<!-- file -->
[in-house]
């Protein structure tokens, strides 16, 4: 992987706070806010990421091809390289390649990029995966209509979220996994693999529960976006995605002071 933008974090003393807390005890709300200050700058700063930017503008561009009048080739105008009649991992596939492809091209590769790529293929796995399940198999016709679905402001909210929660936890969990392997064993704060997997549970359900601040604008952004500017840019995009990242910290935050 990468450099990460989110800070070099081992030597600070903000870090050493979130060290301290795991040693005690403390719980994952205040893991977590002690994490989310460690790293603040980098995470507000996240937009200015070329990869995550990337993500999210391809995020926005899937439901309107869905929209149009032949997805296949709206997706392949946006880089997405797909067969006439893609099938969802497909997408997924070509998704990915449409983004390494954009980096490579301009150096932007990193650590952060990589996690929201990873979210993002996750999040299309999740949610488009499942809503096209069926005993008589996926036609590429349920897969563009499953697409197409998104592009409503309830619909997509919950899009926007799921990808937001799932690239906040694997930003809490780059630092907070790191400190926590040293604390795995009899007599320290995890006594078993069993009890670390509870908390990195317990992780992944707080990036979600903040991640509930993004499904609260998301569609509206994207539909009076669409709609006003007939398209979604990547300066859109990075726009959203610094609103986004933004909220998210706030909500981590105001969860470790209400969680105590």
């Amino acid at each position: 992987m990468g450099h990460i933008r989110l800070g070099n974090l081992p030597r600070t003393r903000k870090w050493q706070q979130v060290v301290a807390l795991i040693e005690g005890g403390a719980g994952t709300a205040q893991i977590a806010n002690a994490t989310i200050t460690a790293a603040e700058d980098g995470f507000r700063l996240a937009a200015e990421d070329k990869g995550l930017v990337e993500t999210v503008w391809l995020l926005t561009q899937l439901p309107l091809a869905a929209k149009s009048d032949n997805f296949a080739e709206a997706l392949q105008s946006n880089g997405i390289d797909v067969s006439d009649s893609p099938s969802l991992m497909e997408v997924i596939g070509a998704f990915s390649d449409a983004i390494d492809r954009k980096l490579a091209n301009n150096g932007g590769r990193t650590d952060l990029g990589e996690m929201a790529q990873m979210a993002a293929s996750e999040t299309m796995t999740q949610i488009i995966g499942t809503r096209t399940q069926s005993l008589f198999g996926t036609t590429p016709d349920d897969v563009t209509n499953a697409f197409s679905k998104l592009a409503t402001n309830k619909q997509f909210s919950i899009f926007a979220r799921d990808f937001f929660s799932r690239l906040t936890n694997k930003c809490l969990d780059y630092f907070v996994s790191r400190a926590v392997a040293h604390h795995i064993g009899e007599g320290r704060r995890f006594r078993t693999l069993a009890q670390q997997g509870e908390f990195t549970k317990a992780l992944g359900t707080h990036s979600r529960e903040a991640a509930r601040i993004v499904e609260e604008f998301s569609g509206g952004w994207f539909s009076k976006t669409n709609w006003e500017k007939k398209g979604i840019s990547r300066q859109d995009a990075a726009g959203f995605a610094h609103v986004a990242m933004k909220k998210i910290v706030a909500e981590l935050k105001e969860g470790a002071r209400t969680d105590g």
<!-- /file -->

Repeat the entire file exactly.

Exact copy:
[in-house]
């Protein structure tokens, strides 16, 4: 992987706070806010990421091809390289390649990029995966209509979220996994693999529960976006995605002071 933008974090003393807390005890709300200050700058700063930017503008561009009048080739105008009649991992596939492809091209590769790529293929796995399940198999016709679905402001909210929660936890969990392997064993704060997997549970359900601040604008952004500017840019995009990242910290935050 990468450099990460989110800070070099081992030597600070903000870090050493979130060290301290795991040693005690403390719980994952205040893991977590002690994490989310460690790293603040980098995470507000996240937009200015070329990869995550990337993500999210391809995020926005899937439901309107869905929209149009032949997805296949709206997706392949946006880089997405797909067969006439893609099938969802497909997408997924070509998704990915449409983004390494954009980096490579301009150096932007990193650590952060990589996690929201990873979210993002996750999040299309999740949610488009499942809503096209069926005993008589996926036609590429349920897969563009499953697409197409998104592009409503309830619909997509919950899009926007799921990808937001799932690239906040694997930003809490780059630092907070790191400190926590040293604390795995009899007599320290995890006594078993069993009890670390509870908390990195317990992780992944707080990036979600903040991640509930993004499904609260998301569609509206994207539909009076669409709609006003007939398209979604990547300066859109990075726009959203610094609103986004933004909220998210706030909500981590105001969860470790209400969680105590």
């Amino acid at each position: 992987m990468g450099h990460i933008r989110l800070g070099n974090l081992p030597r600070t003393r903000k870090w050493q706070q979130v060290v301290a807390l795991i040693e005690g005890g403390a719980g994952t709300a205040q893991i977590a806010n002690a994490t989310i200050t460690a790293a603040e700058d980098g995470f507000r700063l996240a937009a200015e990421d070329k990869g995550l930017v990337e993500t999210v503008w391809l995020l926005t561009q899937l439901p309107l091809a869905a929209k149009s009048d032949n997805f296949a080739e709206a997706l392949q105008s946006n880089g997405i390289d797909v067969s006439d009649s893609p099938s969802l991992m497909e997408v997924i596939g070509a998704f990915s390649d449409a983004i390494d492809r954009k980096l490579a091209n301009n150096g932007g590769r990193t650590d952060l990029g990589e996690m929201a790529q990873m979210a993002a293929s996750e999040t299309m796995t999740q949610i488009i995966g499942t809503r096209t399940q069926s005993l008589f198999g996926t036609t590429p016709d349920d897969v563009t209509n499953a697409f197409s679905k998104l592009a409503t402001n309830k619909q997509f909210s919950i899009f926007a979220r799921d990808f937001f929660s799932r690239l906040t936890n694997k930003c809490l969990d780059y630092f907070v996994s790191r400190a926590v392997a040293h604390h795995i064993g009899e007599g320290r704060r995890f006594r078993t693999l069993a009890q670390q997997g509870e908390f990195t549970k317990a992780l992944g359900t707080h990036s979600r529960e903040a991640a509930r601040i993004v499904e609260e604008f998301s569609g509206g952004w994207f539909s009076k976006t669409n709609w006003e500017k007939k398209g979604i840019s990547r300066q859109d995009a990075a726009g959203f995605a610094h609103v986004a990242m933004k909220k998210i910290v706030a909500e981590l935050k105001e969860g470790a002071r209400t969680d105590g």